The Courier News from Blytheville, Arkansas on September 9, 1944 · Page 3
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The Courier News from Blytheville, Arkansas · Page 3

Blytheville, Arkansas
Issue Date:
Saturday, September 9, 1944
Page 3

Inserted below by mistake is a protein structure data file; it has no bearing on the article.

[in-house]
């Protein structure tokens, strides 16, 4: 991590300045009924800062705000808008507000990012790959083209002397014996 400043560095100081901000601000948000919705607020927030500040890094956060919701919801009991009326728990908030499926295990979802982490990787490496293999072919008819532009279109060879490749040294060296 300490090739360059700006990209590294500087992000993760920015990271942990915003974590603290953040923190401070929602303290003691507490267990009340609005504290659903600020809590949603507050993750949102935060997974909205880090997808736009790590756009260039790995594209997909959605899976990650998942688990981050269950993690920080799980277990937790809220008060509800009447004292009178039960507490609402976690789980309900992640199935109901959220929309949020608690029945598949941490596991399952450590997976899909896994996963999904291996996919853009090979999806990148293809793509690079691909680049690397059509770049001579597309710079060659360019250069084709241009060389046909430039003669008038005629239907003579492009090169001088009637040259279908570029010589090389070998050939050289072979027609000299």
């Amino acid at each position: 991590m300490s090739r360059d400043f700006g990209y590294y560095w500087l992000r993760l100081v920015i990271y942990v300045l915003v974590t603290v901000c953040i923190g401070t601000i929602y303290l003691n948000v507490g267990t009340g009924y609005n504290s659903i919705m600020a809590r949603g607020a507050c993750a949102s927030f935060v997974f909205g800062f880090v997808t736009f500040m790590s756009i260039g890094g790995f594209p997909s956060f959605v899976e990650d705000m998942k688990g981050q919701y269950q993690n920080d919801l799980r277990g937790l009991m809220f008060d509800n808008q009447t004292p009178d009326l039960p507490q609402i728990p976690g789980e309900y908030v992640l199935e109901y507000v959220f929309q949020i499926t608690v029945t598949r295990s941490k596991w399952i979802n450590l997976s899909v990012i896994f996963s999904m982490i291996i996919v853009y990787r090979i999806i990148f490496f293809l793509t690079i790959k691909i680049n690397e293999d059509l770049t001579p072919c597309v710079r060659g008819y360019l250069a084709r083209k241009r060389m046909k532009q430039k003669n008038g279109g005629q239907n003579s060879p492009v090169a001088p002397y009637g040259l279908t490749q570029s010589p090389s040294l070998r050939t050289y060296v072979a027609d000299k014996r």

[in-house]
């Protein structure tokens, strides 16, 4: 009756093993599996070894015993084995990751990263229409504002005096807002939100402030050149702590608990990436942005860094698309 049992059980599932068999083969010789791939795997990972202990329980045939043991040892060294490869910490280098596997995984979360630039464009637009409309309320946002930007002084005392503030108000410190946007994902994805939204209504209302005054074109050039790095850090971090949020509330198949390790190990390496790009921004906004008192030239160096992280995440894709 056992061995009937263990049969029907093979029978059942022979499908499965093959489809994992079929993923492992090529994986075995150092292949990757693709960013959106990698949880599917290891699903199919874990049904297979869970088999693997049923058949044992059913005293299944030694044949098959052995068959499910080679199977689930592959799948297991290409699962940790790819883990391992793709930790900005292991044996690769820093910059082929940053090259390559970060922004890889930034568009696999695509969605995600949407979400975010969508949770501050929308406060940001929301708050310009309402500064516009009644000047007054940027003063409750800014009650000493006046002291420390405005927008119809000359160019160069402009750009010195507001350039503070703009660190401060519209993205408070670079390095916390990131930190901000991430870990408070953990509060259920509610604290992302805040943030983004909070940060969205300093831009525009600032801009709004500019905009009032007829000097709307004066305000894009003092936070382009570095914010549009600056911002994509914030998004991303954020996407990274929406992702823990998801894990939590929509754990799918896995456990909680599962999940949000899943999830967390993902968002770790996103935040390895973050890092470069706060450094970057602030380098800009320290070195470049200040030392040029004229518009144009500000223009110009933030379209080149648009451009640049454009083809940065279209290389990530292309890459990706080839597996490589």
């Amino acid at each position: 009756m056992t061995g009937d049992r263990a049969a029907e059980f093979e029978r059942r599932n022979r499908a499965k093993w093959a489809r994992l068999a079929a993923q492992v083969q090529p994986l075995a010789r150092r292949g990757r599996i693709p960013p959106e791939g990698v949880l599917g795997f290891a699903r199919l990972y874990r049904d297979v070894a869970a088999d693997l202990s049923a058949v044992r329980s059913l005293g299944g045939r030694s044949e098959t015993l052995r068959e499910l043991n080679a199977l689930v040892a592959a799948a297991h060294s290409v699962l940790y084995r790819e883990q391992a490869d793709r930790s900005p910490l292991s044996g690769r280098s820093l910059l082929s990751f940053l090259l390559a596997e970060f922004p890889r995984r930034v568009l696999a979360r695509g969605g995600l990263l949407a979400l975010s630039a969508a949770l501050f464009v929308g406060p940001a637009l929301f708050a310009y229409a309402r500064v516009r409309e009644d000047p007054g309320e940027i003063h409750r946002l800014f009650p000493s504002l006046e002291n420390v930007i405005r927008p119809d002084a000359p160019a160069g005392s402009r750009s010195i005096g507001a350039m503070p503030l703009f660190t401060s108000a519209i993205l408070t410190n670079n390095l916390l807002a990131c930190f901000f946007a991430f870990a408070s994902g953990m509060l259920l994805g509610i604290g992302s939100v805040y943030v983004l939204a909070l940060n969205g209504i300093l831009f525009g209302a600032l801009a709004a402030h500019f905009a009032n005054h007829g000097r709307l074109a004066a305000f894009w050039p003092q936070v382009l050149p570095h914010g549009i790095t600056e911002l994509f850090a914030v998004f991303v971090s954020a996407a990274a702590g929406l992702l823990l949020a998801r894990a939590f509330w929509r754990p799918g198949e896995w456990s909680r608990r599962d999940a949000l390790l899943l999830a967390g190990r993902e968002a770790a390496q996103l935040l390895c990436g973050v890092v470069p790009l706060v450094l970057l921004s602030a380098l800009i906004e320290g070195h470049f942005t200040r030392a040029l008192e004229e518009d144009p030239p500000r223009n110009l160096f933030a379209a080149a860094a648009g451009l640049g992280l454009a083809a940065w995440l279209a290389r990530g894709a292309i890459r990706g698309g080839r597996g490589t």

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SATURDAY, SEPTEMBER 9, 19-14 Limas Bringing Farmers Profit County Growers Begin jWarvesr Of Beans For tanning Factories Approximately 2000 acres of lima beans planted in Mississippi County this year are bringing substantial dividends to growers who arc paid the government-set price of $95 per ton lor tlielr Ijeans. .Despite the Tact that recent rains damaged tlie crop to some extent, it ts believed the yield will be uood. Harvesting the beans, which are said lobe of excellent quality, started a week ago and will continue through most of October. The beans, contracted for by (he county's two cunning factories at niytlieville and Osccola, are shelled by the purchasers at the field mid I hen cleaned and canned upon arrival at the plants. Tlv lima bean crop 's an import- ont, phase of the county's agricultural diversification program, since they provide an additional source of revenue for local fanners, it Ims been pointed out. Many farmers also have planted asparagus this Spring, which will be canned by (lie Blytlieville Canning Company after the first cutting in 194G. Those growers ivho purchased older roots for planting however are exported to harvest their first cuttings next year. The asparagus plants arc' growing satisfactorily, a survey has revealed. The local canning plant, along with Us lima beans canned under the brands of Sailor Man and Ark Special will pack spinach, mustard ah,| turnip greens later this Fall until Dec. 15. COURTS '(AUK.) COUK1EH NIWS Throneward Bound .houline cases before Judge Doyle Henderson in Municipal Court recently are of a varied nature. Most of (he defendants either forfeit bonds of nomtnnl sums or plead guilty, arc assessed fines ami pay off with only a small number working out their fines at trie county penal farm during these so- called days of "plenty." Harvey Dinsmore. charged with violation of the overdraft law iu five cases, is slated to face trial Wednesday following postponement of the cases. A charge of robbery resulted in Lillie Mae Robinson being held to Circuit Court under $500 bond. Richard Draxton, charged with peiil larceny, pleaded gulltv and was fined S10 and sentenced' to 30 days with the sentence suspended. A similar charge against C. L. Wheeler resulted in tiis pleading guilty and being fined $25. • A number of 'men were arrested ,on charges dealing wilh operation ',of taxis for hire. Jinimlc Hender Groups Agree To Study State School Program UTV1M HOCK, Sept. !) (UP) — I'he Arkansas I'ubltc Expenditures Jouucll has ticccptptt u proposal by carters of (he Arkansas Udtieatlon Issoctnlloti thai (lie council'* board of directors meet with them In nil ittenipt to rcnoli an agreement on i public school m'omiun for Ar- an.'iiis. 'Hie two organisations are in dls- giwmcm over 1111 initialed act ponsoml b v UH> AHA which i>ro- ivi u Dirre per cont stiles (ax. s would be a one per cent Inse over Hie present .sales (ax, which the ABA says Is necessary o increase teachers' salaries. The council has expressed op|iosi- lon lo Die act. holding (hut (withers could be helped without adding o lh e present .sales tax, Dale for the meeting of the lenders of Die two groups hus not ns p et been set. Wilh the end ot her four-year exile in sight, Wilhclmina queen of the Netherlands, is preparing to resume lhe throne upon libciii- Uon of her country by the Allied armies. EDSON IN WASHINGTON New View Of Reconversion . forfeited , bond . of ; S50.25,on S , . ; .,n • charge of operating a vehicle for hire without license and forfeited .bond of $7.75 on n charge of bring- ;ing an excess of gasoline into the jstate. nnvis forfcilc <l a simi- for operating a vehicle without license; Howard Buie was fined S5 on a- guilty plea to a charge of not having" a "for hire" license; Jack Wells, George Coylc and Kerschel Dean were assessed similar fines on guilty pleas for charges of not having a chauffeur licenses. Charges of grand larceny resulted in Erwin Steele being held to Circuit Court under $1000 bond and Edna Mae Steele being held on a similar charge under $500 bond. A charge of driving while under ,-thc influence of liquor resulted in George Hobinson forfeited a bond of $35.25. Earl Simmons \vas fined $10 after entering a plea of guilty to a charge of assault and battery. !: These were fined on charges of disturbing the peace: Tommie Webster, T. B. O'Keefe, Ike Sergant, Dave Hunt, Robert Allen, Frank McLinn. A malicious mischief charge resulted in Vcrdo Young being fined S10 and sentenced to 30 days after he entered a pica of guilty 1 ss driving charges were against John Wilson and Harason Bingham. BY I'ETEIl EDSOX Courier News \YashInglon Correspondent Problems of reconversion are being magnified far beyond their true seriousness, according to a new lint I of argument beginning to be heart in Washington. Up to now, all the emphasis has been put on how horrible this period of transition from war lo peace is going to be. Everybody is going to be thrown out of a job. there wll be long periods of unemployment white industry retools for civilian consumers' goods production, and a tough time will be had by all according to the popular notion. A few people, however, insist this is a lot of bunk. Congress refused to believe it in considering its re- conversion bill, consistently votin against unemployment insurance benefits beyond state limitations And among the business men now .in, government .service, particularly those in tlie War Department procurement and purchases, the belief is prevalent that reconversion won't be such a terrible problem after nil. These civilians in uniform have teen reluctant to speak out on their ideas for fear their expressions will IK misinterpreted as an effort to sidetrack tlie movement to start recon- version right now. But all of these men will take off their uniforms after the war is over and go back to private business, so it would seem foolish for them to do anything that would spoil their own future WHERE LABOR IS NEEDED Here is the way the situation spells out to them: Munitions industries will be shut down, yes. Shell-loading and explosive plants will be closed up, but mostly they are in out-of-the-way places which have no industrial future, anyway. Only about 5 per cent of the present aircraft production capacity can be used and the ship yards will, in the main, go.out of business. Estimates of the number of jobs that will " Lieut. McCann, Liberator Pilot, Wins Air Medal A 7U-. AAP BASE IN THE MARIANAS, Sept. 9-Pirst. Lieut,, Glenn L. McCann, 23, son of Mr mid Mrs. B. J. McCann. Route 1 ' Box 8, Dye.-s, ArJr., has been awarded the Air Medal for participation in aerial attacks on Japanese installations in the Central Pacific area, as pilot of a 7th AAP Liber- nlor bomber. Lieutenant McCann has been with the 7th AAF in the Central Pacific since October. He won his wings at Geovjc Field, in., after completing primary training at Helena, Ark., sud basic training at the BIythe"ill'j Army Air Field. He enlisted Sept. 13. 1D40, and was a sergeant when he entered aviation training. Lieutenant McCnnnis a 1940 gradual* lot Dycss High School. A broflWr, Justin, aUo is serving with the arincd forces. I Shoes are costly — have them re- ncwcd where exacting care com- rjlned wilh superlative workrnan- insure their being properly repaired, Erery sly!e ot repair (s made hero -RIGHT! disappear in the above industries vary from 1,500,000 to 5 000.000. That is the negative anil bad side of the picture. Now look at the other industries- Tn the first place, the Navy will not slop its present building program, which is planned to run beyond 1S45. Next is a big group of industries which have no reconversion problem at nil. Steel mills can go right on making steel. Si7.cs and shapes may change, but it will still be steel The same thing goes for all metals production—aluminum, copper or what have you. Food production and processing will likewise continue. Sizes of cans aud packaging may be changed for peace-time trade, but there is no re- conversion problem. The textile industry could use 100.000 more employes right nod, it it could get them, and it lias no re- conversion problem. Loom now mak- Mcirine from Joiner Is Double' Ot Errol Flynn The "double" of Krroi Plynii is a Joiner. Ark.. .Marine, according (o •ccent press releases which .show i photograph of Corp. Carlos L. leddoch but which you would wear was (he film hero himself. Corporal RwUlocli, son of Mrs. :lclen Rcddoch of Joiner, lias ought at Tarawa mid Saipan. Huong n few oilier hot spols In lhe Pacific during the past two years. ,.._., When Canadians Returned To Dieppe 1 j';.-: /: :^^'^ - t\ ' I'AGE'THREE (linns returned victoriously U> Dieppe, Ihoy were a Ilk-lure ivu.s liikcn from n nxifloji f«clii|> ih t . n-n. 'IVIllpllHto.) ,„,, ,„ ,Sl l; ,ml ^ ^ w]} flv)m |hc ., Corps Hadloteleplmto Iron. , 1)ml . NKA Read Courier-News Classified Ads for Bargains Colonel London* To /V\qke Award Of Air Medal < C'ol Kurt M, Landon, commanding offlvcr, by orderi, of the Adjutant General, was to award" lhe Air Medal w Miss Jane Inman of Bay, Ark., In s)>eclal 'ceremonies this afternoon at the niyllicvlllc Army Air HaKt'. 'i he award will lx> made In recognition of lhe meritorious iichlcvemenls of Sergt, Wofldrow W, Jiali«, Miss Inman's nephew, now n German prisoner, after five bombing missions over Europe. "' Interested onlookers at the ceremony, (o be held in connection with the weekly review, will be'other titptnljcrs of Sergeant Rains' family I'll Is will be the second Air Mcd- nl uivnrdi'd by (his station this week. capt. Norman A. Knvnnaueh post iKljiitnni, iicllng under nu- thuii/ntlnn of the Adjutant General's Office, Thursday awarded n inediil to James W. Dallcy, 8r at thi> Intter's home In Smlthvlllc, Ark In recognition ot the meritorious achlevemenls of Tccli. Sergt, James W. linlli!y, jr., during live combat mbslmis over Europe. Sergeant mil ey Is now listed as missing In action. Pfc. Clyde Springer Of Kciscr Wounded I'fc. Clyde II. Springer, 'son ot Mrs. Vcnln SprliiKcr of Kclsor, has been wounded In nclloii in the Mediterranean men,' the War Department bus announced. ' . No details wore revealed. ing cluck will go back to makini carpet and the threads may lj changed for consumers' good weaves, but that's all. Building material, furniture am glass industries can keep right 01 going without reconversion. Service industries hotels, restaurant.?, laundry and dry cleaning es-' tablishmcnls and so en—could nil use more help than they can get now. IT MAV NOT HI; so TOUGH Transportation industries can also use more labor and linve a big accumulation of maintenance and repair work lo do. Locomotive and railroad equipment manufacturers, which made tanks at the outset of the war, have already been largely converted back, though they are still on war orders. Electrical goods makers will simply make different electrical goods. Problems of the automobile industry hiive been considered serious, hut 1 have been greatly exaggerated: Truck makers, now turning out 60,000 vehicles a month, can go right on making trucks for civilian use. Tire makers will go right on making tires. Only the passenger car manufacturers have a problem, but ns it took them only six weeks to convert from peace lo war, it should not take them more than two months to reconvert. Refrigerator, washing machine and vacuum cleaner makers face about the same thin;, Adding all these things and sub tracting this sub-total from the to tal employment and productive ca pacity ot the country, you come up with a rough figure of 20 per cent o American industry faced with prob lems of reconversion. Which doesn't sound too tough. Yauih Recreation Centei Planned For Leachyj/fe LEACHVILLE, Ark., Sept. 9.—Til Home Economics Club and P. P. A Organization of Lcachville are mak ing plans to open a directed recrea lion center for teen age boys am girls. The two groups have been as sisted by n committee composed o Ruby Shanbargcr, home economics teacher; Ray Olive, agriculture teacher; S. EC. Garrett, superintendent of schools, and an adult committee composed of J. Lee Boarden, Rev. E. H. Hall, Rev. R. E. L Seardcn, the Rev. Uray, Mrs. Eurcn Flannlgan, Joe Wheeler, and Mrs Norman Kcnnett. Plans have been laid as to the :ypcs of games (o be nscd, nights lours the center will be open, and general managing of the- project. These plans will be presented 'for approval to the community. Dummies which precisely dupli catc airplanes they represent arc used for teaching Navnl aviation ordnanccmcn the best procedure for arming and servicing carrier- based combat airplanes. COTTONSEED BAGS and SOYBEAN BAGS See Us Before You Buy! J. L. TERRELL Office 111 S. Bdy. • Phone 2631 FALL PLANTING SEEDS WINTER WHEAT, BARLEY, OATS, RYE and HAIRY VETCH. Recleaned. High Purity and Germination. Blytheville Soybean Corp. 1800 W. Main. J You don't do it wirh hay, brother! 1 It costs 86,000 good hard American dollars to lay a smoke screen on a 20- mile beachhead for a single hour. Worth it? What would you think if you knew your life depended on reaching that beach \vithout being spotted by the enemy? You'd be mighty glad that —• in this war — everything is being done to give the American soldier the best possible chance to live and win ... money no object. ~ — You wouldn't have It otherwise; would you? Then remember — you've got to do your part by buying and holding War Bonds. Your dollars are needed to help lay the smoke screen ... provide the "softening up" bombardment...flatten the deadly pill-boxes. 'I hat's what your War Bond money docs right nowt And in the future it will do still more ...botli for you and for your Country. War Bonds are your safest, and smartest, investment. In ten years, they'll bring you back four dollars for every three you put in. And that money will mean purchasing power...for you. It'll mean jobs and a healthicr"cconomy in America. So buy more Bonds than you've been buying. Buy more than you think you can afford. They help toward a quicker Victory ... and a happier peacetime for you. This space is a contribution to America's all-out war effort by Arkansas Grocer Co. i. K. Ashcraft Co. (oc Atkins Machine Shop L. H. Autry, Burdette A. S. Barhoro & Co. larksdale Mff. Co. Blythevilfe Water Co. Th e Crafton Co. )elta Implement!, Inc. ,oy Eich Chenelet C». Gay & Billings, Inc. Guard's Jewelry & Optical Store Halter's Quality Shoe Shop Happy Hour Grocery & Mkt. Hardaway Appliance Ct. Hcrrick'i Jewelry Hubbard Furniture Ce. ;: ibbard Huddleston & C». Jiedel'i Langston-Wroten Co. Charles S. Lemong ~* Planters Hardware Co., Inc. The New York St«r e Pat O'Bryant Palace Cafe J. C. Penney Ca. Phillip* Motor Co. Robinson Drug Co. ;... -:i } I. Rdsenthal, Inc. '] Tom W. Jackjon • Rustic Inn ' A. G. Shibley Whoie*a] e Grocers C. G. Smith i Floyd A. Whft e ' M Zellner'i Slipper Shop ' "^